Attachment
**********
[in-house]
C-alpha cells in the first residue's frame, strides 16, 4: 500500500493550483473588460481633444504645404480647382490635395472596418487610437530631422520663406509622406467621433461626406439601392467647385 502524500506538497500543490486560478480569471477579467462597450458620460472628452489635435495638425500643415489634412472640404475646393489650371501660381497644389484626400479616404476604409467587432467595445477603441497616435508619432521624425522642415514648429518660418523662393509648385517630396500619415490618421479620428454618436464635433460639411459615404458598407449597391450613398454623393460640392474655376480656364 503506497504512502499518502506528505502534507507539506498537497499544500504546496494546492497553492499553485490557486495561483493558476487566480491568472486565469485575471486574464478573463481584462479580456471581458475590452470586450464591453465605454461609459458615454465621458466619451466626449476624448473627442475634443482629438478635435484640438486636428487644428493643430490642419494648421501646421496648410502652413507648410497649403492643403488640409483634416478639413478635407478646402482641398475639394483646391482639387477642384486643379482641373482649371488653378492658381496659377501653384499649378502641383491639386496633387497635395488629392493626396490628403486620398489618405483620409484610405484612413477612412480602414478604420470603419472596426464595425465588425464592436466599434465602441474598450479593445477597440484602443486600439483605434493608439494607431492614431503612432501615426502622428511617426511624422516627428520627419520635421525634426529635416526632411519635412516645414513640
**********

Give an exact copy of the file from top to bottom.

[in-house]
C-alpha cells in the first residue's frame, strides 16, 4: 500500500493550483473588460481633444504645404480647382490635395472596418487610437530631422520663406509622406467621433461626406439601392467647385 502524500506538497500543490486560478480569471477579467462597450458620460472628452489635435495638425500643415489634412472640404475646393489650371501660381497644389484626400479616404476604409467587432467595445477603441497616435508619432521624425522642415514648429518660418523662393509648385517630396500619415490618421479620428454618436464635433460639411459615404458598407449597391450613398454623393460640392474655376480656364 503506497504512502499518502506528505502534507507539506498537497499544500504546496494546492497553492499553485490557486495561483493558476487566480491568472486565469485575471486574464478573463481584462479580456471581458475590452470586450464591453465605454461609459458615454465621458466619451466626449476624448473627442475634443482629438478635435484640438486636428487644428493643430490642419494648421501646421496648410502652413507648410497649403492643403488640409483634416478639413478635407478646402482641398475639394483646391482639387477642384486643379482641373482649371488653378492658381496659377501653384499649378502641383491639386496633387497635395488629392493626396490628403486620398489618405483620409484610405484612413477612412480602414478604420470603419472596426464595425465588425464592436466599434465602441474598450479593445477597440484602443486600439483605434493608439494607431492614431503612432501615426502622428511617426511624422516627428520627419520635421525634426529635416526632411519635412516645414513640